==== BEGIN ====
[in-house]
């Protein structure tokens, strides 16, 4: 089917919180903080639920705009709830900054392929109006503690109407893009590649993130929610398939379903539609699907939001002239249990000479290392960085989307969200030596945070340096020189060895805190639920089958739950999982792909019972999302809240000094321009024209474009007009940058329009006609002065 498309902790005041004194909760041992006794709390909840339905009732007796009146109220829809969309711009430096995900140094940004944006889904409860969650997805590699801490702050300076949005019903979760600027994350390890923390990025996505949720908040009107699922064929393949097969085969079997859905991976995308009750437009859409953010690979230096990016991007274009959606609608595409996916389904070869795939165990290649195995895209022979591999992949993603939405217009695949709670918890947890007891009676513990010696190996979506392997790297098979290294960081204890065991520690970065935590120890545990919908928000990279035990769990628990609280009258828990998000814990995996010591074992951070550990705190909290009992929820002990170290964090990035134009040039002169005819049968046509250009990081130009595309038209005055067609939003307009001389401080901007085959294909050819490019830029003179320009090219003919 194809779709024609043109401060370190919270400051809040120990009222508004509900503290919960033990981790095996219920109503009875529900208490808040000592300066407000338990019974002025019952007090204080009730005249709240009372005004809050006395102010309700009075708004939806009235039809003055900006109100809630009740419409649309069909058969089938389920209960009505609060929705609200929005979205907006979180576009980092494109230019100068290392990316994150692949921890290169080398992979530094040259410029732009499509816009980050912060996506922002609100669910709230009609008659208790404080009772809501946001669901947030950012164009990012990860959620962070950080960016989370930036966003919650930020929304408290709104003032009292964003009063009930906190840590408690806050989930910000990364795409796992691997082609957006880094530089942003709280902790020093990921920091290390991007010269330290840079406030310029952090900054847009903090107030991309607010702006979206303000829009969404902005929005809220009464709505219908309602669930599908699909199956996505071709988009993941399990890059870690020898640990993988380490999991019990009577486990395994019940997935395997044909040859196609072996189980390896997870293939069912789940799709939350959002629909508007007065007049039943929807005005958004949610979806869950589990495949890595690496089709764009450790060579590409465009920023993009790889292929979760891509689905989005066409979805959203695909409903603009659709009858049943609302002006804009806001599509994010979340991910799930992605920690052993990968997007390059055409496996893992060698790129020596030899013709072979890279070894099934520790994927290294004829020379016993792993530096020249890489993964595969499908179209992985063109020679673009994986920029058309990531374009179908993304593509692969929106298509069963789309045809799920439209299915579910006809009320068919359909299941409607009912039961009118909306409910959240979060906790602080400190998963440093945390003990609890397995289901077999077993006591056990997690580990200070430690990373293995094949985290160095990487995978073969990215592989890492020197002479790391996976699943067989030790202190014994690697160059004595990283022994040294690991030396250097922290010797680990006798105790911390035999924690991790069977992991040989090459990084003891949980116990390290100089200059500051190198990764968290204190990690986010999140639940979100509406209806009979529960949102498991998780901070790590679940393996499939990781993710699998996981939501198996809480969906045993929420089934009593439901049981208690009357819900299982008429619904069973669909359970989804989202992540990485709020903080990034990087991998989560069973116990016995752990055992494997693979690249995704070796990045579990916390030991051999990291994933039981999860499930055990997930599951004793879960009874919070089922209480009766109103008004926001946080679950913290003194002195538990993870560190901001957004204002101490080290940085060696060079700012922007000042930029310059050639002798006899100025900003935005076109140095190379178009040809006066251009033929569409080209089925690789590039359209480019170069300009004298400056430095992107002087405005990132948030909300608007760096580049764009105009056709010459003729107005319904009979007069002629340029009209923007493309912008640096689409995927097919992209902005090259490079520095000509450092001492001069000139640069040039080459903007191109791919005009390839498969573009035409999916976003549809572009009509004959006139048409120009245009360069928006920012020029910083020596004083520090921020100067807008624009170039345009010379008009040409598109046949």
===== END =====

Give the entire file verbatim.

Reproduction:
[in-house]
């Protein structure tokens, strides 16, 4: 089917919180903080639920705009709830900054392929109006503690109407893009590649993130929610398939379903539609699907939001002239249990000479290392960085989307969200030596945070340096020189060895805190639920089958739950999982792909019972999302809240000094321009024209474009007009940058329009006609002065 498309902790005041004194909760041992006794709390909840339905009732007796009146109220829809969309711009430096995900140094940004944006889904409860969650997805590699801490702050300076949005019903979760600027994350390890923390990025996505949720908040009107699922064929393949097969085969079997859905991976995308009750437009859409953010690979230096990016991007274009959606609608595409996916389904070869795939165990290649195995895209022979591999992949993603939405217009695949709670918890947890007891009676513990010696190996979506392997790297098979290294960081204890065991520690970065935590120890545990919908928000990279035990769990628990609280009258828990998000814990995996010591074992951070550990705190909290009992929820002990170290964090990035134009040039002169005819049968046509250009990081130009595309038209005055067609939003307009001389401080901007085959294909050819490019830029003179320009090219003919 194809779709024609043109401060370190919270400051809040120990009222508004509900503290919960033990981790095996219920109503009875529900208490808040000592300066407000338990019974002025019952007090204080009730005249709240009372005004809050006395102010309700009075708004939806009235039809003055900006109100809630009740419409649309069909058969089938389920209960009505609060929705609200929005979205907006979180576009980092494109230019100068290392990316994150692949921890290169080398992979530094040259410029732009499509816009980050912060996506922002609100669910709230009609008659208790404080009772809501946001669901947030950012164009990012990860959620962070950080960016989370930036966003919650930020929304408290709104003032009292964003009063009930906190840590408690806050989930910000990364795409796992691997082609957006880094530089942003709280902790020093990921920091290390991007010269330290840079406030310029952090900054847009903090107030991309607010702006979206303000829009969404902005929005809220009464709505219908309602669930599908699909199956996505071709988009993941399990890059870690020898640990993988380490999991019990009577486990395994019940997935395997044909040859196609072996189980390896997870293939069912789940799709939350959002629909508007007065007049039943929807005005958004949610979806869950589990495949890595690496089709764009450790060579590409465009920023993009790889292929979760891509689905989005066409979805959203695909409903603009659709009858049943609302002006804009806001599509994010979340991910799930992605920690052993990968997007390059055409496996893992060698790129020596030899013709072979890279070894099934520790994927290294004829020379016993792993530096020249890489993964595969499908179209992985063109020679673009994986920029058309990531374009179908993304593509692969929106298509069963789309045809799920439209299915579910006809009320068919359909299941409607009912039961009118909306409910959240979060906790602080400190998963440093945390003990609890397995289901077999077993006591056990997690580990200070430690990373293995094949985290160095990487995978073969990215592989890492020197002479790391996976699943067989030790202190014994690697160059004595990283022994040294690991030396250097922290010797680990006798105790911390035999924690991790069977992991040989090459990084003891949980116990390290100089200059500051190198990764968290204190990690986010999140639940979100509406209806009979529960949102498991998780901070790590679940393996499939990781993710699998996981939501198996809480969906045993929420089934009593439901049981208690009357819900299982008429619904069973669909359970989804989202992540990485709020903080990034990087991998989560069973116990016995752990055992494997693979690249995704070796990045579990916390030991051999990291994933039981999860499930055990997930599951004793879960009874919070089922209480009766109103008004926001946080679950913290003194002195538990993870560190901001957004204002101490080290940085060696060079700012922007000042930029310059050639002798006899100025900003935005076109140095190379178009040809006066251009033929569409080209089925690789590039359209480019170069300009004298400056430095992107002087405005990132948030909300608007760096580049764009105009056709010459003729107005319904009979007069002629340029009209923007493309912008640096689409995927097919992209902005090259490079520095000509450092001492001069000139640069040039080459903007191109791919005009390839498969573009035409999916976003549809572009009509004959006139048409120009245009360069928006920012020029910083020596004083520090921020100067807008624009170039345009010379008009040409598109046949």